ClassWallet — the vendor given a lucrative contract to manage the banking side of Arkansas LEARNS school vouchers — employs a lobbyist who also represents a political action committee for former Gov. Mike Huckabee, the father of current Gov. Sarah Huckabee Sanders.
The Arkansas Department of Education did not seek competitive bids last year before awarding the contract to manage the inaugural phase of the state’s “Education Freedom Accounts” to Kleo Inc. of Florida, a company that does business under the name ClassWallet. That contract is expected to earn ClassWallet more than $1 million in its first year.
A quick look at the Arkansas secretary of state’s website shows that ClassWallet is represented by the lobbying firm Legacy Consulting, who also lobbies for Huck PAC Inc., former Gov. Huckabee’s political vehicle.
Additionally, Legacy Consulting was founded by Chad Gallagher, Mike Huckabee’s former political advisor.
We reached out to Sanders’ staff for comment, but have not received a response.
Likewise, messages left for Gallagher have not been returned.
Second year, first bids
The contract to administer school voucher finances for LEARNS’ second year recently went out for a bid, garnering five out-of-state contenders, including ClassWallet. The winning vendor stands to earn about $2.4 million in service fees during the 2024-25 school year alone.
The amount and details of the bid submissions are unknown: The Arkansas Department of Transformation and Shared Services has refused to release them to us in response to our Freedom of Information Act request.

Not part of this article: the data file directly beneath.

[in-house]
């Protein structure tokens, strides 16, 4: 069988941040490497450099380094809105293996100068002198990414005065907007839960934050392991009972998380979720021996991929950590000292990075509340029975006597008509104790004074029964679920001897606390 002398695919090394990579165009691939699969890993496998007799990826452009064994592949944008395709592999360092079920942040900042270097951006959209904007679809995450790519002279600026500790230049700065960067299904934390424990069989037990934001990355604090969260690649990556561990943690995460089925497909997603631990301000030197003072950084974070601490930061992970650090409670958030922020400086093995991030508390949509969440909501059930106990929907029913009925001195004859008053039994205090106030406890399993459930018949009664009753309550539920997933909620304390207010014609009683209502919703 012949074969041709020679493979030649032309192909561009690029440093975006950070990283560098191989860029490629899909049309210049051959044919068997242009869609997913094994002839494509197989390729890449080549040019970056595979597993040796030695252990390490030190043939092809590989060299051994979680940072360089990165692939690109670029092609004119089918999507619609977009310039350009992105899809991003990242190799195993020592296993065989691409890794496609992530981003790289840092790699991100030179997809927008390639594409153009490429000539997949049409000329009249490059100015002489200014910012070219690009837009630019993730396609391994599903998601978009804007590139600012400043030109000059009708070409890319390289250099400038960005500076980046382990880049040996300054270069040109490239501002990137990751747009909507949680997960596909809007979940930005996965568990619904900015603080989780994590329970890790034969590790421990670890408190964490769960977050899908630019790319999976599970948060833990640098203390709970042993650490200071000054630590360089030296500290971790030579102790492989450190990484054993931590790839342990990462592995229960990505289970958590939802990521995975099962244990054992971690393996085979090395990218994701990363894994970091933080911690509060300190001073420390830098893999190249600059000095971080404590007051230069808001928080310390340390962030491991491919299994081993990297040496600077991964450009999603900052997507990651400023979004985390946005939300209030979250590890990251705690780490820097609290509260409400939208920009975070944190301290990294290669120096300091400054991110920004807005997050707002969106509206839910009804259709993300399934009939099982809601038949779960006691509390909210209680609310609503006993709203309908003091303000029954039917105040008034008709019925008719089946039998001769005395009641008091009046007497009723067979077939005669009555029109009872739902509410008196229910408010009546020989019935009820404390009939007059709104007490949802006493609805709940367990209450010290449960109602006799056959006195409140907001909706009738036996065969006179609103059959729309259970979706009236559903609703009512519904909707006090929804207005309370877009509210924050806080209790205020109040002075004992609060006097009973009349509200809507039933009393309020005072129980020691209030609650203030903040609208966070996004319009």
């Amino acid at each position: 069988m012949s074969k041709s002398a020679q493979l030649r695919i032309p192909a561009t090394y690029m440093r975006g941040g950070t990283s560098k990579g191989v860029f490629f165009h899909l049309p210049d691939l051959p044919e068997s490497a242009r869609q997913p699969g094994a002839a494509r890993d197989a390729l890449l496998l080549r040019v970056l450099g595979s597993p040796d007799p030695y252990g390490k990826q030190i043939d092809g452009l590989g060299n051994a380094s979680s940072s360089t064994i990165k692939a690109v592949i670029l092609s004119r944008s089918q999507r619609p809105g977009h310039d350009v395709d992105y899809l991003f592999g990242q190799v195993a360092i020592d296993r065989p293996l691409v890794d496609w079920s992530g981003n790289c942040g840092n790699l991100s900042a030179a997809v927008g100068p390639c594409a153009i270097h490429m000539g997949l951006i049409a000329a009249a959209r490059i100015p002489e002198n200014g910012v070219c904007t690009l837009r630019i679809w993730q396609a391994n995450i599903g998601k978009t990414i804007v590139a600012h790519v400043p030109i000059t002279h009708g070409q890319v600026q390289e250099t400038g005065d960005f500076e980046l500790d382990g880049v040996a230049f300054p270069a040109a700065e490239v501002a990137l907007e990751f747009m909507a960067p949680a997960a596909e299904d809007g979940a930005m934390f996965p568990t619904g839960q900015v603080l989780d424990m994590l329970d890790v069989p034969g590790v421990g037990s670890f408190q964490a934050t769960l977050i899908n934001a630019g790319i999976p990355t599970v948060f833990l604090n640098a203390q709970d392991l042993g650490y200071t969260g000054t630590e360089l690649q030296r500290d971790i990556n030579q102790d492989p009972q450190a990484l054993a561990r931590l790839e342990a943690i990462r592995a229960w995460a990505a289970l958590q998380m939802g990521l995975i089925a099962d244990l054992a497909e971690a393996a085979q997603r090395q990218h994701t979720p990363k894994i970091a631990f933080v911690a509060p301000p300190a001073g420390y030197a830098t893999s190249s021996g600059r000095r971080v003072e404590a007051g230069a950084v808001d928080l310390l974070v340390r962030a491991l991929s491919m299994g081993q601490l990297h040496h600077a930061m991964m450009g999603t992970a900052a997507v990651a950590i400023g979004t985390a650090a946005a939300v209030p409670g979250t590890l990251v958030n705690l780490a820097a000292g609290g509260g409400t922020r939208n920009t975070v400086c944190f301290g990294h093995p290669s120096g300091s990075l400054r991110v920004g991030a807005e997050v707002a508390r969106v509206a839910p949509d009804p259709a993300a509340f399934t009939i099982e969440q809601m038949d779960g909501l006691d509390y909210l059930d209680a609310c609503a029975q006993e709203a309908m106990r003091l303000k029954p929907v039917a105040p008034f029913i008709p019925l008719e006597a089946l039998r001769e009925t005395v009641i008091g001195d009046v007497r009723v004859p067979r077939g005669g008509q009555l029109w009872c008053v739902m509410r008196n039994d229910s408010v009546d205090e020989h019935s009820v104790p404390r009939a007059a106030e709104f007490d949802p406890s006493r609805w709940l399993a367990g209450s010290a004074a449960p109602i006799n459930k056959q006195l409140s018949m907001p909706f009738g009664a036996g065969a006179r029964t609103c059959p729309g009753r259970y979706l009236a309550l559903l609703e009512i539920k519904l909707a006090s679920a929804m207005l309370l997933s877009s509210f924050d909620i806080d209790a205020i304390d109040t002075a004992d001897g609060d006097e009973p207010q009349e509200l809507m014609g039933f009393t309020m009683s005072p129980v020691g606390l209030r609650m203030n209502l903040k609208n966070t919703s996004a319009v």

The third-party vendor — currently ClassWallet — provides the portal through which the LEARNS voucher funds are funneled.
With the voucher program established under the Arkansas LEARNS Act of 2023, public money can be used to pay private school tuitions and homeschool expenses. Parents upload invoices to the ClassWallet portal, then ClassWallet pays the bills directly.
ClassWallet charges a 2.5% service fee per transaction. That means that in the 2023-24 school year, ClassWallet stands to earn over $1.1 million, based on an estimated $46.7 million in vouchers already distributed. ClassWallet also handles payment under a new literacy tutoring grant program created by LEARNS.
In the second year of the program, whichever third-party vendor is selected in the bidding process stands to earn $2.4 million in service fees, based on the projected cost of $97.5 million as the voucher program expands to cover up to 14,000 students.
Asked how the decision was made to award ClassWallet the lucrative first-year deal, Department of Education spokesperson Kimberly Mundell said the state was already doing business with the company before Sanders became governor.
“We had an existing contract with ClassWallet before the administration change that was amended with legislative approval to cover the first year of the EFA program,” Mundell said.
Who is ClassWallet?
ClassWallet currently manages voucher programs in five states: Arizona, Indiana, Missouri, New Hampshire and North Carolina. The company is considered a leader in its field, but it is not without its controversies.
The state of Oklahoma filed a lawsuit against ClassWallet on Jan. 29 of this year for failing to prevent education funds from being misspent. According to a Jan. 31 article from The Oklahoman, this is the second time ClassWallet has been sued by the state.
In the first lawsuit filed by the state of Oklahoma in 2022, federal and state audits found $1,500 grants meant to be used for educational expenses were instead spent on kitchen appliances, power tools, video game consoles and other non-educational items. The lawsuit claimed that about $1.7 million was misused.
In response, ClassWallet denied any wrongdoing. Federal and state auditors said government officials, not ClassWallet, were at fault for failing to put proper guardrails in place. Oklahoma’s attorney general dropped the initial lawsuit, but Oklahoma Gov. Kevin Stitt announced last month that he’s refiling the complaint.
ClassWallet has experienced hiccups elsewhere, as well. In Arizona, a data breach spilled thousands of private pieces of information, including student names and their disability statuses.